Throughout the week, we’re in contact with many prospects and customers of PCS and we have the opportunity to ask them if they’ve been taking advantage of the HIRE Act. In almost every case, we’re met with a blank stare and the response, HIRE Act? What’s that?
The HIRE Act is arguably the highest POSITIVE impact legislation for business launched in 2010. Eligible new hires are EXEMPT from Employer Social Security Tax for the 2010 tax year (for wages paid after March 18th of 2010) – a savings of 6.2% of eligible employee taxable wages.
However, most businesses aren’t aware the “holiday” on this tax is available. Indeed, even though PCS has sent out multiple notifications, only 25% of our customers have taken the steps necessary to take advantage of the savings which can be as much as $7,621.60 per eligible employee.
On March 18, 2010 President Obama signed into law the Hiring Incentives to Restore Employment (HIRE) Act . The HIRE Act provides tax credits for employers willing to expand their workforce by hiring individuals who are unemployed or only working part time. This law provides two opportunities for tax savings:
- Social Security Tax Holiday – Employers who hire unemployed workers this year (after February 3, 2010 and through December 31, 2010) may qualify for a 6.2-percent payroll tax incentive, in effect exempting them from their share of Social Security taxes on wages paid to these workers after March 18, 2010. This reduced tax withholding will have no effect on the employee’s future Social Security benefits, and employers would still need to withhold the employee’s 6.2-percent share of Social Security taxes, as well as income taxes. The employer and employees’ shares of Medicare taxes would also still apply to these wages.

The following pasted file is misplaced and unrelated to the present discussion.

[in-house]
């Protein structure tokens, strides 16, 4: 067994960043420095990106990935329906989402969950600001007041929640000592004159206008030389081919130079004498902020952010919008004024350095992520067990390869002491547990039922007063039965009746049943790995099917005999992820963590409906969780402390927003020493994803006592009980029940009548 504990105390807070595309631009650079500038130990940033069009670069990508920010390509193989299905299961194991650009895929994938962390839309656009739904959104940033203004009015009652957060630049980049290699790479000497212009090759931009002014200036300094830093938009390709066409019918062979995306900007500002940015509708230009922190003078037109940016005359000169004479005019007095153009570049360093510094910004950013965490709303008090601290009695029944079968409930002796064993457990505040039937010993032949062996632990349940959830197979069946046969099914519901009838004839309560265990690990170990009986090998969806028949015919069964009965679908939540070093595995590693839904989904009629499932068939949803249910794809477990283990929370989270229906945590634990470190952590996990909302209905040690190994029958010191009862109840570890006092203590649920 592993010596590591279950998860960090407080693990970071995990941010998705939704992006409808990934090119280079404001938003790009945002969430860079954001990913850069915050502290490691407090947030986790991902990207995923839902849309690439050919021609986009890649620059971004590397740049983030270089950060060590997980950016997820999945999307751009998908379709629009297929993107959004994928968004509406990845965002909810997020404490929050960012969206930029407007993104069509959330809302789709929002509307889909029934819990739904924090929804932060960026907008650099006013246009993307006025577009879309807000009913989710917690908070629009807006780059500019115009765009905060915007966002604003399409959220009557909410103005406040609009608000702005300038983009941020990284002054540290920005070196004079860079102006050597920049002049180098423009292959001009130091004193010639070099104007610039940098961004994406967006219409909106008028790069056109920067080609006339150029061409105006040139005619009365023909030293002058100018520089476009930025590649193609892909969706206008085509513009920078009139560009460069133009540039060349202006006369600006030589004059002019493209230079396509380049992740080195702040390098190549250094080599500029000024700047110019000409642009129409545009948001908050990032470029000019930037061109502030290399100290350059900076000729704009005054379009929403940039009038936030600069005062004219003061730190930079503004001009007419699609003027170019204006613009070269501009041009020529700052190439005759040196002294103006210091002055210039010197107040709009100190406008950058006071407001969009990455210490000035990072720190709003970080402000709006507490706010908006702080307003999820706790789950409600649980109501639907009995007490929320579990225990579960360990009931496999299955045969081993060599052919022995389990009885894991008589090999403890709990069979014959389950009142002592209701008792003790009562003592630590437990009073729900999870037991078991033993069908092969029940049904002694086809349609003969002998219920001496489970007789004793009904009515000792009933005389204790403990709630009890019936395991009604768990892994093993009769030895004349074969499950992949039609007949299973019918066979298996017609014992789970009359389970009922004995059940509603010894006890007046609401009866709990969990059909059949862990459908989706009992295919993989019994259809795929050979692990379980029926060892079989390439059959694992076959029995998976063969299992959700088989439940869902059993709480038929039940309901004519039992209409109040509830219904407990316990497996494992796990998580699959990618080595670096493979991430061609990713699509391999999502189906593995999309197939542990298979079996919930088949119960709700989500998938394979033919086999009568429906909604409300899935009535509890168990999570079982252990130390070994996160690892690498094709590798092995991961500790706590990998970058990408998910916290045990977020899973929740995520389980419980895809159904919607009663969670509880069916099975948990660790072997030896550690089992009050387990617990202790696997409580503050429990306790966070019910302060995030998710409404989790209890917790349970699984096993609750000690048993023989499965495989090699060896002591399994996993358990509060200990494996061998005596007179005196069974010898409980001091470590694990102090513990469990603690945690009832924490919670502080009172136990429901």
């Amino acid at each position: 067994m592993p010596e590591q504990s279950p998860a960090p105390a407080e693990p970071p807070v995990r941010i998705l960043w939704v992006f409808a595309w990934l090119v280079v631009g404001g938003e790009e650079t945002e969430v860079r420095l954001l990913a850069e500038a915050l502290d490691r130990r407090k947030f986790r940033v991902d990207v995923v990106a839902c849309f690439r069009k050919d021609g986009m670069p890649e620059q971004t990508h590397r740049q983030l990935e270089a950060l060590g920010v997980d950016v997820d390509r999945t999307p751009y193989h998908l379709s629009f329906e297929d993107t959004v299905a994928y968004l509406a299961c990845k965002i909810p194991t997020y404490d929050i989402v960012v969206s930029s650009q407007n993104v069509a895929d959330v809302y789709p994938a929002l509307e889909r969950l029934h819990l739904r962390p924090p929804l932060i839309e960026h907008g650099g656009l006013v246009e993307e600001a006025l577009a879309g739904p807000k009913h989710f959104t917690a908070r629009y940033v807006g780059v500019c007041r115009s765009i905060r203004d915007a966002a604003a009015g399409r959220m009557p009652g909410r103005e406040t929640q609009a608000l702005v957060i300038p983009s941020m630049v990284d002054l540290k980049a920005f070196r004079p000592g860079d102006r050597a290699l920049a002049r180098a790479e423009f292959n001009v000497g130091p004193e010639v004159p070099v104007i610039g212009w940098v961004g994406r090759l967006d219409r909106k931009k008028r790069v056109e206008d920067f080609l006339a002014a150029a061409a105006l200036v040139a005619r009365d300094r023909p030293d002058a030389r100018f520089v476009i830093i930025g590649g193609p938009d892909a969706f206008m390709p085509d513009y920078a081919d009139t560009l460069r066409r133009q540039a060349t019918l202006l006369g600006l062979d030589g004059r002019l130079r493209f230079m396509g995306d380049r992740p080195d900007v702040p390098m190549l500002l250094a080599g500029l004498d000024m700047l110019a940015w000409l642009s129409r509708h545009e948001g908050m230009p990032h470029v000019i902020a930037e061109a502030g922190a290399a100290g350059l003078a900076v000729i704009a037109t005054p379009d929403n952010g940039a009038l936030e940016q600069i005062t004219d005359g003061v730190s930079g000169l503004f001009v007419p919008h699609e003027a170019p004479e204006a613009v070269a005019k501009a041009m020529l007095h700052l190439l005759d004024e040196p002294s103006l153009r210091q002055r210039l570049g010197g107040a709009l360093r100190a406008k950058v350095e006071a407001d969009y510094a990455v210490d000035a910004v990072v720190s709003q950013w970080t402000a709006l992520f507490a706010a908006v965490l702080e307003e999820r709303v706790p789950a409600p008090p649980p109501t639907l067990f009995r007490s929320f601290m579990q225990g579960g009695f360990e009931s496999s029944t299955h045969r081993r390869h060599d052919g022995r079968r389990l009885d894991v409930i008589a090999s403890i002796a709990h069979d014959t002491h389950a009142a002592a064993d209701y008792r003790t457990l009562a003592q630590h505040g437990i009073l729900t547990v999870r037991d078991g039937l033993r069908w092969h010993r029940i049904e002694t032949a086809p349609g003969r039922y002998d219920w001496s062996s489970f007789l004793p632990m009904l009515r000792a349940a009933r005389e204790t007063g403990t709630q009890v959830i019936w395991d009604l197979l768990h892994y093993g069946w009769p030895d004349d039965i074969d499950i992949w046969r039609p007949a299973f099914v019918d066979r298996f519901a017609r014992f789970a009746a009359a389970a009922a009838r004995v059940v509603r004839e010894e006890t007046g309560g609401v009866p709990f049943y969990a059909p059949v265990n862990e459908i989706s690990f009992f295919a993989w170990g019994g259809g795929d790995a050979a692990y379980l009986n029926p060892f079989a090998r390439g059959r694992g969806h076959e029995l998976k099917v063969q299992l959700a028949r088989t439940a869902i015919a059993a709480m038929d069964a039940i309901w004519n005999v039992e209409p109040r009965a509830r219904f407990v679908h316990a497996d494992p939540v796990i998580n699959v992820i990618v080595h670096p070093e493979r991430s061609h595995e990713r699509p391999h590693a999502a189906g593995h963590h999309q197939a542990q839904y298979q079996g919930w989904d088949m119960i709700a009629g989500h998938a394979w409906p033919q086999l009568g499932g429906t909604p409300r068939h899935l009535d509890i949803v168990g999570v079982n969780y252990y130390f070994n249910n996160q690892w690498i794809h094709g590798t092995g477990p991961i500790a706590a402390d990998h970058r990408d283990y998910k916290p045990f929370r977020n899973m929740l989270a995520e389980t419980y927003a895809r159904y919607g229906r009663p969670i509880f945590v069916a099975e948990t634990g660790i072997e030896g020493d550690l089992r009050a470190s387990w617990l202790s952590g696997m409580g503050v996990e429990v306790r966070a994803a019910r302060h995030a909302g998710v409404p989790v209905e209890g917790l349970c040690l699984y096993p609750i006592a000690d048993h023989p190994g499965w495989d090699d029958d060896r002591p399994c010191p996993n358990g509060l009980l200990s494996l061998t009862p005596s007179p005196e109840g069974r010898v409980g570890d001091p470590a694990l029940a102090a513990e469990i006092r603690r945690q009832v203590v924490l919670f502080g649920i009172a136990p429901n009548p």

- General Business Tax Credit* – In addition, for each worker retained for at least a year, businesses may claim a general business tax credit, up to $1,000 per worker, when they file their 2011 corporate income tax returns. The employee must be hired after February 3, 2010 and be employed for at least 52 consecutive weeks. Wages during the last 26 weeks must be at least 80 percent of the wages paid for the first 26 weeks.
*PCS does not apply this credit as it is a credit on your business tax return.
The credit is available for eligible new hires made between February 3, 2010 and December 31, 2010. All credits must be applied to 2010 check dates. The maximum credit for each employee is $6,621.60 (Social Security wage max $106,800 x 6.2%).
An employee is eligible if he/she:
- Begins employment between February 3, 2010 and December 31, 2010. Additionally, only the wages earned with a check date of March 19, 2010 to December 31, 2010 are eligible for the credit.
- Has not been employed for more than 40 hours during the previous 60 days. The individual must sign a W-11 Form Affidavit of Employment, under penalty of perjury, attesting to the employer this fact. To get the W-11 form, click here.
- Is not hired to replace another employee unless the previous employee was separated from employment voluntarily or for cause. Additional restrictions may apply for seasonal employment.